Tuesday, April 26, 2011

From Darkness to Light: Reflections on Holy Week

The busiest week of the church year is behind us. However, each year as I reflect on Holy Week I ask myself this question: Have I truly experienced the profound mystery of Holy Week or have I simply gone through a series of liturgical motions? The answer to this question varies from year to year with some years being extremely uplifting and enlightening, while others are rather dry and uninspiring.

As I ponder the events of the past week, I am struck by the symbolism of darkness and light. On Wednesday evening, during the Office of Tenebrae, the church became gradually darker and darker until only a single candle, representing the eternal light of Christ, remained. The darkness of that Tenebrae service remained present throughout the liturgies of Maundy Thursday and Good Friday as we contemplated Christ's acts of humble service and ultimate sacrifice. The darkness of these three services was tangible. I could feel the heaviness of God's heart as he watch his only Son endure the pain of rejection, betrayal, humilitation, and death. I could sense of powers of darkness that foolishly believed they had won the victory on that ominous Friday afternoon at Golgotha. I caught a glimpse of the blackness of sin and despair that was placed upon the shoulders of Jesus as he hung on the cross. I could see the darkness of our broken world longing to be healed, redeemed, and restored. However, I also came to realize that darkness is not a reality unto itself, but is rather the absence of light. Darkness has no true power. Darkness has no authority, because it has no substance.

On Saturday evening, we gathered outside the church to light the Easter fire, symbolizing the light of Christ breaking through our darkness. We then processed into the church, which remained shrouded in darkness. The Paschal light burned brightly in the midst of the darkness. After hearing the story of God's salvation, the resurrection was announced and the church was flooded with light. Alleluia! Christ is Risen! The Lord is risen indeed! Alleluia! I am continually struck by the fact that these declarations are made in the present tense. We are not announcing an event that occured 2,000 years ago, we are announcing the present reality of God's resurrection power in our lives, the power of life over death and light over darkness. We are no longer abiding in the absence of light, but we now dwell in the fullness of light, the very presence of the Risen Christ.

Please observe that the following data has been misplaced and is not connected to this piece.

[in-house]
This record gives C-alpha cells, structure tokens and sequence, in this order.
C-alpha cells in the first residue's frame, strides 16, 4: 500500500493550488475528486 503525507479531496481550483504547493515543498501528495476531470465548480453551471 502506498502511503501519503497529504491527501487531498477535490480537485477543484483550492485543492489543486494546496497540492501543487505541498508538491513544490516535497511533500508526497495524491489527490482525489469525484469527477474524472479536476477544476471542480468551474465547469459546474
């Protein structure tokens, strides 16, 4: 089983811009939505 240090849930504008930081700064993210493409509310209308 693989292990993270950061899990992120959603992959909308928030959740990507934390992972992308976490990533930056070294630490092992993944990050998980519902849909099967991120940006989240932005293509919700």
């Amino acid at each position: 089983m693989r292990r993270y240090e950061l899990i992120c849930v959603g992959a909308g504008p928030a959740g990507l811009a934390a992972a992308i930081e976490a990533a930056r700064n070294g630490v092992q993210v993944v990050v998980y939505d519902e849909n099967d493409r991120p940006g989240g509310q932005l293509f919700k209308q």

So, for me, this Holy Week has been a movement from darkness to light. We were once a people who dwelled in darkness, but we have seen a great light. Let us therefore walk in the light as He is in the light!


  1. way behind but hoping I'll be on the home stretch some this week. Just wondering if anyone else out there has some comments on Luke 16: 1--18 -- the Shrewd Manager?

  2. Saul sure had his problems. Sure wish he hadn't taken Jonathan down with him.

  3. It is difficult for me to read Luke 18: 18-30 and not think that one can buy their way into heaven. I know somewhere there is some under lying meaning that I am missing. I am still catching up, so if anyone would look back at their MAP maybe have some thoughts or suggested readings -- thanks.

  4. Kathy...the Parable of the Shrewd Manager is difficult to fully interpret. Jesus often used "real life" examples to make theological points. Sometimes these points are abundantly clear, while at times there remains some tension and uncertainty regarding exactly what Jesus is attempting to illustrate. In the case of the Shrewrd Manager, it seems that Jesus is not commending his dishonest behavior as such, but rather pointing out that people are good at securing their earthly future, in this case the manager's financial future, but we are not as concerned with securing our eternal future.

  5. Kathy...I don't think Luke 18:18-30 is about buying our way into heaven, but rather it is about the radical cost of discipleship. In other words, Jesus freely calls us into relationship with him. He says, "Come, follow me!" BUT, in order to fully live into the identity of a disciple, Jesus must be THE PRIORITY in our lives. I think Luke emphasizes the radical nature of discipleship more than any other gospel writer. The rich young ruler was obviously attached to his possessions; he loved his money and wealth more than God. Throughout the New Testament, the possession of wealth is not condemned, but the love of worldly goods above God. Luke tells us this story of the rich young ruler NOT because we all need to go sell everything we have in order to get into heaven. But rather, this story should give us pause and prompt us to ask ourselves, "When have we been like this young ruler?" ... "When have we placed our trust in worldly goods rather than the goodness and love of God?"